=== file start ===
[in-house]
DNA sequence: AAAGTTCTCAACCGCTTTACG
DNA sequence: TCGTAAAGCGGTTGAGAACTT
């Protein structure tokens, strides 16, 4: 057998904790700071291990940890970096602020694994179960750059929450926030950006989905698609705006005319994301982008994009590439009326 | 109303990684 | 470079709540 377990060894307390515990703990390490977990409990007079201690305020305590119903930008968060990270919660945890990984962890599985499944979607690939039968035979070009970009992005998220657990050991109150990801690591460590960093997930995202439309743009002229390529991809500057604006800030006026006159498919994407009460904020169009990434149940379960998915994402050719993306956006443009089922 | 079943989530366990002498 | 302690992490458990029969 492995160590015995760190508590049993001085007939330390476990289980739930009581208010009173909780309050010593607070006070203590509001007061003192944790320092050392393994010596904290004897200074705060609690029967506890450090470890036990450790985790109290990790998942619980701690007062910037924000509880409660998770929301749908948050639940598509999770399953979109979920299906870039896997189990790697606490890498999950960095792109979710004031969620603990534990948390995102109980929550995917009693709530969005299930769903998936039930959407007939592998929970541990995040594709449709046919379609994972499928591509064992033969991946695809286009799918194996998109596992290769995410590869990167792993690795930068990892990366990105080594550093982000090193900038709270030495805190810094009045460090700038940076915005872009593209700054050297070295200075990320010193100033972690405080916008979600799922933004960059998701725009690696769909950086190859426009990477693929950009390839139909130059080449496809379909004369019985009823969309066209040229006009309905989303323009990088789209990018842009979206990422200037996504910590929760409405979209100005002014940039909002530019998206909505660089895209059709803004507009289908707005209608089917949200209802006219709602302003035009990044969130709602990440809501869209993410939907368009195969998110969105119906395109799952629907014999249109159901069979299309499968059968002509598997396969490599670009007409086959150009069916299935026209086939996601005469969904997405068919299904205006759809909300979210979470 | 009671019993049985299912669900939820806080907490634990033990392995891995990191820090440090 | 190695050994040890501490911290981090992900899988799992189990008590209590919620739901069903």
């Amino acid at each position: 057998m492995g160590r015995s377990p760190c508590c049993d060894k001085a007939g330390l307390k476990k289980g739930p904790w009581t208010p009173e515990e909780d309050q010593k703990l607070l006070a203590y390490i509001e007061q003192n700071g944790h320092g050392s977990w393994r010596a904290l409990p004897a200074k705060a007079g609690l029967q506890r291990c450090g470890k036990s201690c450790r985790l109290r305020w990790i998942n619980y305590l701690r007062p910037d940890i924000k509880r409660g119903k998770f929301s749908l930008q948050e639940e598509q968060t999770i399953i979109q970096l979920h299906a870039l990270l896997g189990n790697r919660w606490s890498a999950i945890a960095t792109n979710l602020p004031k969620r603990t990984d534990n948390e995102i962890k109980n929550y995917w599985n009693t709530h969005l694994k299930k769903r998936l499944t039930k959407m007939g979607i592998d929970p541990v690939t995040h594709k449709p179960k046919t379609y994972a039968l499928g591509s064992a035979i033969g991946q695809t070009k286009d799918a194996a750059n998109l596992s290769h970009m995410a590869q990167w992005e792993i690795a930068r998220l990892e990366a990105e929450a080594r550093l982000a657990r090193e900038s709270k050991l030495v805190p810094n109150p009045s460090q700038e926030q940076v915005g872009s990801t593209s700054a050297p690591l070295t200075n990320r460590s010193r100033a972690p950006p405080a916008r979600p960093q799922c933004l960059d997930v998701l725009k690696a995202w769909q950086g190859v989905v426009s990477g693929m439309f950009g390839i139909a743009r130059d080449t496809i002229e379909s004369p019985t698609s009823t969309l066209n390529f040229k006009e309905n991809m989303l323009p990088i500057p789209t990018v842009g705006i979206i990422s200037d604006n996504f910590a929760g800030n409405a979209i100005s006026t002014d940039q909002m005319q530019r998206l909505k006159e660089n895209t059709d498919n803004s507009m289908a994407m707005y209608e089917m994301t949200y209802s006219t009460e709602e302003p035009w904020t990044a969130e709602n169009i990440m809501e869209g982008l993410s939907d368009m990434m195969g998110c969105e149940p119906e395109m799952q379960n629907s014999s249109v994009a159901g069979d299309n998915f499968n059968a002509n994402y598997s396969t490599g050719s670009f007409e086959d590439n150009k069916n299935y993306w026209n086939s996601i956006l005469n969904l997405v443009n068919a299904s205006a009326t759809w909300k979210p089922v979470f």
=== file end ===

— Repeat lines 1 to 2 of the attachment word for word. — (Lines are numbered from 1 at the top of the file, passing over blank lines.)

[in-house]
DNA sequence: AAAGTTCTCAACCGCTTTACG